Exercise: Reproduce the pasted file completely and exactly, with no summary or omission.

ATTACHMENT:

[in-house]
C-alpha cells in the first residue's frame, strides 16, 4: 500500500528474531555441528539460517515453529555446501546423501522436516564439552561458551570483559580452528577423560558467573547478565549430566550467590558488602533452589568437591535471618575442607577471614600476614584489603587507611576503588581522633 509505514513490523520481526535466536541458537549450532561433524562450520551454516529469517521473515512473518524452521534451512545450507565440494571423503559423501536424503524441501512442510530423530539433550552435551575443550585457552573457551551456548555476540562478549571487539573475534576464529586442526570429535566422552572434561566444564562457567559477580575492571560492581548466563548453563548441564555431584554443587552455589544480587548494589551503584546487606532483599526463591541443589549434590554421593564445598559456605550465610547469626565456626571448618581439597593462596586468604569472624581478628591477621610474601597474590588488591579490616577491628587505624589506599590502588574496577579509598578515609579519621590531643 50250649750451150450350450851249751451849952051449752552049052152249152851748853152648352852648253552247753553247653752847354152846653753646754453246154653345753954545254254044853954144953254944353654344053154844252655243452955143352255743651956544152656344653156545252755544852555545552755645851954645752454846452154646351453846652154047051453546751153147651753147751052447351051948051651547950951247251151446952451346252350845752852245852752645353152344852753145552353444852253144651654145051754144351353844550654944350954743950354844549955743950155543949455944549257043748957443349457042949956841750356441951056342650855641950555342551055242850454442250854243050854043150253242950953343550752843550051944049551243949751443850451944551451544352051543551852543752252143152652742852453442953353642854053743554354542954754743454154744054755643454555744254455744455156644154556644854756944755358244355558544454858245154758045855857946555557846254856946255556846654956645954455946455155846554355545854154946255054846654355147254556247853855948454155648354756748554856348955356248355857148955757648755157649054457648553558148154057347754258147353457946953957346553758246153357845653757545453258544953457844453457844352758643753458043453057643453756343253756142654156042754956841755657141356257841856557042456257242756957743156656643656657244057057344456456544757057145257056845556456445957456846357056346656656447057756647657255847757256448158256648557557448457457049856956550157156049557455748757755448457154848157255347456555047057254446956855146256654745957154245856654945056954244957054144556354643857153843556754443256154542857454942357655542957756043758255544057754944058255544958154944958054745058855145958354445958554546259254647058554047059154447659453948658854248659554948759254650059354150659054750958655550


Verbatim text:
[in-house]
C-alpha cells in the first residue's frame, strides 16, 4: 500500500528474531555441528539460517515453529555446501546423501522436516564439552561458551570483559580452528577423560558467573547478565549430566550467590558488602533452589568437591535471618575442607577471614600476614584489603587507611576503588581522633 509505514513490523520481526535466536541458537549450532561433524562450520551454516529469517521473515512473518524452521534451512545450507565440494571423503559423501536424503524441501512442510530423530539433550552435551575443550585457552573457551551456548555476540562478549571487539573475534576464529586442526570429535566422552572434561566444564562457567559477580575492571560492581548466563548453563548441564555431584554443587552455589544480587548494589551503584546487606532483599526463591541443589549434590554421593564445598559456605550465610547469626565456626571448618581439597593462596586468604569472624581478628591477621610474601597474590588488591579490616577491628587505624589506599590502588574496577579509598578515609579519621590531643 50250649750451150450350450851249751451849952051449752552049052152249152851748853152648352852648253552247753553247653752847354152846653753646754453246154653345753954545254254044853954144953254944353654344053154844252655243452955143352255743651956544152656344653156545252755544852555545552755645851954645752454846452154646351453846652154047051453546751153147651753147751052447351051948051651547950951247251151446952451346252350845752852245852752645353152344852753145552353444852253144651654145051754144351353844550654944350954743950354844549955743950155543949455944549257043748957443349457042949956841750356441951056342650855641950555342551055242850454442250854243050854043150253242950953343550752843550051944049551243949751443850451944551451544352051543551852543752252143152652742852453442953353642854053743554354542954754743454154744054755643454555744254455744455156644154556644854756944755358244355558544454858245154758045855857946555557846254856946255556846654956645954455946455155846554355545854154946255054846654355147254556247853855948454155648354756748554856348955356248355857148955757648755157649054457648553558148154057347754258147353457946953957346553758246153357845653757545453258544953457844453457844352758643753458043453057643453756343253756142654156042754956841755657141356257841856557042456257242756957743156656643656657244057057344456456544757057145257056845556456445957456846357056346656656447057756647657255847757256448158256648557557448457457049856956550157156049557455748757755448457154848157255347456555047057254446956855146256654745957154245856654945056954244957054144556354643857153843556754443256154542857454942357655542957756043758255544057754944058255544958154944958054745058855145958354445958554546259254647058554047059154447659453948658854248659554948759254650059354150659054750958655550